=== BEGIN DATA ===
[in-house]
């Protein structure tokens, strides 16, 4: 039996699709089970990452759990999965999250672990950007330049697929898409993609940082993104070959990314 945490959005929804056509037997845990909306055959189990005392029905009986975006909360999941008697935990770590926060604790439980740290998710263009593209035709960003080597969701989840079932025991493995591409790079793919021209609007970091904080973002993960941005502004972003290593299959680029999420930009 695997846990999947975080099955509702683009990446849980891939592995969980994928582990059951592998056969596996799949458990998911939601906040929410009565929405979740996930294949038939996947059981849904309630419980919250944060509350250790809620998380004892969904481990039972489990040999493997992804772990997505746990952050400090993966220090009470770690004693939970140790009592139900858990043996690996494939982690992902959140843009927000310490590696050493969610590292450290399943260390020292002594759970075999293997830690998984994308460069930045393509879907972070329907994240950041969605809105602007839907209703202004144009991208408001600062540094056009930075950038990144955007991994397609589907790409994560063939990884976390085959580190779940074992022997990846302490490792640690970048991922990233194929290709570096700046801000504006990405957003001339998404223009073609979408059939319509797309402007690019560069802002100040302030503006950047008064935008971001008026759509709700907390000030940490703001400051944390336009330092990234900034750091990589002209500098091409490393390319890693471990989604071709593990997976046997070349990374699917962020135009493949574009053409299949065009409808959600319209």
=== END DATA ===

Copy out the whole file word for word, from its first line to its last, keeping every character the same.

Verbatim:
[in-house]
């Protein structure tokens, strides 16, 4: 039996699709089970990452759990999965999250672990950007330049697929898409993609940082993104070959990314 945490959005929804056509037997845990909306055959189990005392029905009986975006909360999941008697935990770590926060604790439980740290998710263009593209035709960003080597969701989840079932025991493995591409790079793919021209609007970091904080973002993960941005502004972003290593299959680029999420930009 695997846990999947975080099955509702683009990446849980891939592995969980994928582990059951592998056969596996799949458990998911939601906040929410009565929405979740996930294949038939996947059981849904309630419980919250944060509350250790809620998380004892969904481990039972489990040999493997992804772990997505746990952050400090993966220090009470770690004693939970140790009592139900858990043996690996494939982690992902959140843009927000310490590696050493969610590292450290399943260390020292002594759970075999293997830690998984994308460069930045393509879907972070329907994240950041969605809105602007839907209703202004144009991208408001600062540094056009930075950038990144955007991994397609589907790409994560063939990884976390085959580190779940074992022997990846302490490792640690970048991922990233194929290709570096700046801000504006990405957003001339998404223009073609979408059939319509797309402007690019560069802002100040302030503006950047008064935008971001008026759509709700907390000030940490703001400051944390336009330092990234900034750091990589002209500098091409490393390319890693471990989604071709593990997976046997070349990374699917962020135009493949574009053409299949065009409808959600319209």